With 2014 drawing to a close, here without much ado is our list of our five favourite iOS apps this year. On Android? Be sure to check out our 5 best Android apps.
#1: Inbox by Gmail
Inbox by Gmail is a great new way to deal with email. Using a similar predictive behaviour to Google Now it automatically tracks packages, flights and hotels. It also groups together similar emails, meaning one swipe gets rid of most unimportant emails. I love Inbox and one of my favourite functions is the ability to pin important emails and give yourself reminders based on time or location. Need to remember to send a birthday message to your friend when you finish work? Just have Inbox remind you when you get home.
Key Takeaway: Want a more intelligent and adaptive approach to email? Get Inbox.
Firechat is not exactly a new app but like Twitter during the Arab Spring, Firechat rose to prominence during the Hong Kong protests. Firechat allows offline messaging through Wifi and Bluetooth. Originally meant for people at festivals, Firechat saw a surge in popularity during the autumn protest movement. Firechat’s usefulness isn’t just limited to civil disobedience though, it’s great for messaging on airplanes or other places where wifi or cell coverage is limited.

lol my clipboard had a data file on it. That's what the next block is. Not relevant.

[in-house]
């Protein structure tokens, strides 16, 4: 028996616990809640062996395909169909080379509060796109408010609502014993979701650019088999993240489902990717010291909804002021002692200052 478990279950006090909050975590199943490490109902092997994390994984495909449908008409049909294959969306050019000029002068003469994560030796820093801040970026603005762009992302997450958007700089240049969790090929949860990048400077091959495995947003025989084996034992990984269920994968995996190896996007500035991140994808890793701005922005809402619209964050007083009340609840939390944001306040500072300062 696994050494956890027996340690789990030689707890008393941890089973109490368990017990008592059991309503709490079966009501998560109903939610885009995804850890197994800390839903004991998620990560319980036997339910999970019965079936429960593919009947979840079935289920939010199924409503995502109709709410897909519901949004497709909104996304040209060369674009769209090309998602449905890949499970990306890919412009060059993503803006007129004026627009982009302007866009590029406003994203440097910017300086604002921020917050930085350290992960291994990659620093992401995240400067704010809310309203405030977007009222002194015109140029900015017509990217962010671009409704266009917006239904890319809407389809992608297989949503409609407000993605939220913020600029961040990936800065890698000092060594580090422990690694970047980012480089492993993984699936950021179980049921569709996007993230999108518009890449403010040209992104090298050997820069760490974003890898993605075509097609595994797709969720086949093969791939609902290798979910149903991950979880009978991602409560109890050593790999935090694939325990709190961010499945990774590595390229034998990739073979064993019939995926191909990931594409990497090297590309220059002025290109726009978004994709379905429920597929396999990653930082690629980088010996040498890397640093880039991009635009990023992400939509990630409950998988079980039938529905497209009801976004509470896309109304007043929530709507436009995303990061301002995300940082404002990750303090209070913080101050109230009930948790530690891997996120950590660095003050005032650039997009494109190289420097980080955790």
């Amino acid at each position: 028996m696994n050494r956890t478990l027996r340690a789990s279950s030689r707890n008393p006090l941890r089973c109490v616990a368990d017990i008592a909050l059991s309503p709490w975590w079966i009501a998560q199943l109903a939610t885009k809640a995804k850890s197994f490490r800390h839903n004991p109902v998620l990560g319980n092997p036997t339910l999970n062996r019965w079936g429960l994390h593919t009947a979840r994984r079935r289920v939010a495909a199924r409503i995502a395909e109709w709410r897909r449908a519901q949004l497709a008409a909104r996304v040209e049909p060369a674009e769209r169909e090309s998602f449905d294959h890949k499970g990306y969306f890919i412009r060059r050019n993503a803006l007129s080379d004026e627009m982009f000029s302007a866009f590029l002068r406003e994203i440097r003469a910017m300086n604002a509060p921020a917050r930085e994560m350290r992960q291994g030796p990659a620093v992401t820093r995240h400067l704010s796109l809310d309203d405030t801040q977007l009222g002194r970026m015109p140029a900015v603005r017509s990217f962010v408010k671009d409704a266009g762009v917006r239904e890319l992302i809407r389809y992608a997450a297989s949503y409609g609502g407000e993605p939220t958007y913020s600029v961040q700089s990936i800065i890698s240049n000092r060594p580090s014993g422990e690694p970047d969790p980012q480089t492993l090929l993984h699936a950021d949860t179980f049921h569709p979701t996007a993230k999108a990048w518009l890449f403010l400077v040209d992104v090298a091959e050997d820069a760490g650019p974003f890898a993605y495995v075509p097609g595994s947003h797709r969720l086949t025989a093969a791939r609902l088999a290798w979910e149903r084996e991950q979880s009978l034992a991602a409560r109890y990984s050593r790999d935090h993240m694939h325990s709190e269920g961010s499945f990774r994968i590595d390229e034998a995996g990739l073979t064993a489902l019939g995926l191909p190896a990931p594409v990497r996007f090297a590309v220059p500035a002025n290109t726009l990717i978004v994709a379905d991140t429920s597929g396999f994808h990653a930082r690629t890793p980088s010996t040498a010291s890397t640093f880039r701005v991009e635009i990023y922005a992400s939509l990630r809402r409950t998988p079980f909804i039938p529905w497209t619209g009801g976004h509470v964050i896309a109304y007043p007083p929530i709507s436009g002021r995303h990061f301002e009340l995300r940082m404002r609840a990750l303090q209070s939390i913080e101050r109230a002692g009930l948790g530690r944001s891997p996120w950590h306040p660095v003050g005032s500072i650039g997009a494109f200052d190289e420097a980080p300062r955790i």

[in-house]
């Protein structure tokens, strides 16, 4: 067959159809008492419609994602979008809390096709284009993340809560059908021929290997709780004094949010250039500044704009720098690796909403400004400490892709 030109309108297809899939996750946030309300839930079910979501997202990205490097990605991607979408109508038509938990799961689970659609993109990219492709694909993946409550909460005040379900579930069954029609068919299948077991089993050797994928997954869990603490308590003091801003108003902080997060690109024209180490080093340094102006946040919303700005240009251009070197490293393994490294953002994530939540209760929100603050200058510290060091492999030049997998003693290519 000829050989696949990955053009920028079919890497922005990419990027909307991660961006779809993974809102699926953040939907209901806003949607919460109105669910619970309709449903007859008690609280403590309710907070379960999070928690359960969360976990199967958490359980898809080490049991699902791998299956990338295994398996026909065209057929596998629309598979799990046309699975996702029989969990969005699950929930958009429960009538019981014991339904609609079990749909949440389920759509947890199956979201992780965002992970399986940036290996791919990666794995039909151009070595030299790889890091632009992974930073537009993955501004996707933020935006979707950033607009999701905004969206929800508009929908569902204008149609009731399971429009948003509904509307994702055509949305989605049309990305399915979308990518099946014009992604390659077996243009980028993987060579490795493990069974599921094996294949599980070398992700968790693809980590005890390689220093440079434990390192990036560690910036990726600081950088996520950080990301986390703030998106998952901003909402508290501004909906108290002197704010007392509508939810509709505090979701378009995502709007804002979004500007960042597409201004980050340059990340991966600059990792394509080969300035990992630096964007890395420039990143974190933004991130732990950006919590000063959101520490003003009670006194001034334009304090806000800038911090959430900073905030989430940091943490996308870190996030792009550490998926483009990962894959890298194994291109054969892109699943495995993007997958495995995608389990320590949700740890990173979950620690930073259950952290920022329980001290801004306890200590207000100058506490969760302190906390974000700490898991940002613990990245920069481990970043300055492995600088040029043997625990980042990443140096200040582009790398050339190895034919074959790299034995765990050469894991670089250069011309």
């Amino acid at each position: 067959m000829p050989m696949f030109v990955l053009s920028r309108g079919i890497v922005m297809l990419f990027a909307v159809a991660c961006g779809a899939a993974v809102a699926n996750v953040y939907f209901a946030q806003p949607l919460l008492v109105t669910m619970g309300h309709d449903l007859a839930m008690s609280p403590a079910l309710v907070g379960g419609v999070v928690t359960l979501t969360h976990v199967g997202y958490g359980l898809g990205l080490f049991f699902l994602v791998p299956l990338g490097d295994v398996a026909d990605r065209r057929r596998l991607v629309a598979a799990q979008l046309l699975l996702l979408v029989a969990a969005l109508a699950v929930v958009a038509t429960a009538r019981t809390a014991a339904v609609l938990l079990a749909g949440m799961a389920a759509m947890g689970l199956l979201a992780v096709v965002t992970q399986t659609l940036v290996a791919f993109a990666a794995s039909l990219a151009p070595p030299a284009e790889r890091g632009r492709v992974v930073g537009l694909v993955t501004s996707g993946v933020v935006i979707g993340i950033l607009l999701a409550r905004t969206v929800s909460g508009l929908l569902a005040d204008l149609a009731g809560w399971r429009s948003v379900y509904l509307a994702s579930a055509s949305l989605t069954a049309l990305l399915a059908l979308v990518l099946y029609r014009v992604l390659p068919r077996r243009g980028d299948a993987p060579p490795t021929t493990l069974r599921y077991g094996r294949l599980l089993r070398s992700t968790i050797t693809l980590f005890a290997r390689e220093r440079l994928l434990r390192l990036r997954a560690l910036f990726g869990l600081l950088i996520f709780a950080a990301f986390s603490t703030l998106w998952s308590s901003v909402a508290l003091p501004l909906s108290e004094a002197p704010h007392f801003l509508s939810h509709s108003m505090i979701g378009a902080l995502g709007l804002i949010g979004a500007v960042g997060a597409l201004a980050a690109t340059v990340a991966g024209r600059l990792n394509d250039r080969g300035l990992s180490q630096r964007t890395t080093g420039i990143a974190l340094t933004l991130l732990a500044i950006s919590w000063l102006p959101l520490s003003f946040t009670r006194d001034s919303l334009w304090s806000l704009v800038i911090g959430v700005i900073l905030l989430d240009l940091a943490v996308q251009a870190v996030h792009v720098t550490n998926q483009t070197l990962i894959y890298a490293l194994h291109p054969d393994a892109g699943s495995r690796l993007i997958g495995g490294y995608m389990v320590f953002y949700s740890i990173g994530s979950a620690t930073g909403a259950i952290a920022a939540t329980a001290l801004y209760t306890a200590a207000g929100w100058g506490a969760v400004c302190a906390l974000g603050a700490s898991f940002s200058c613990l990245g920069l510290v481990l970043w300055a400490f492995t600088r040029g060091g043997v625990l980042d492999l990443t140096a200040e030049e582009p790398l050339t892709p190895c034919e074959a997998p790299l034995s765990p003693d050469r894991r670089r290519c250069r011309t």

Key Takeaway: Looking for a messaging solution that works in challenging environments without internet or cell coverage? This is your app.
Threes won Apple’s game of the year award for 2014 and it’s easy to see why. Threes is almost a perfect game. Like Tetris it’s simple, elegant and yet difficult to master. Threes has been copied (most famously by 2048) but unlike it’s imitators Threes has staying power due to it’s design. Many people have written about just why Threes works as well as it does, but ultimately it’s just fun and challenging.
Key Takeaway: Mix Tetris with arithmetic? What could possibly be better.
#4: Stop Breathe & Think
Stop Breathe & Think is a great little app to help you get into meditation. After checking in with your current state, it suggests a few different guided meditations of varying length. Whether you want to just switch off for a couple of minutes at work or meditate for 30 minutes, there are plenty of options. The app gamifies meditation giving you stickers and achievements when you reach certain milestones. The best thing about Stop Breathe & Think is that it has a very unpretentious and accessible approach. It’s just lets you get on with meditating without pushing a lot of other stuff on you.
Key Takeaway: Want to get into meditation but find the whole thing a little intimidating? Try Stop, Breathe & Think.
Ok this is cheating slightly as Slack came out last year, but it really came into its own this year. We use Slack for most of our communication in our team. It’s easy to see why with desktop, Android and iOS support as well as Dropbox and Asana integration (as well as pretty much everything else) it has largely eradicated internal emails. It’s difficult imagining work without Slack now which is pretty remarkable considering it’s only been around for about a year.
Key Takeaway: Do you work with other people? Do you need to communicate with them? Get Slack.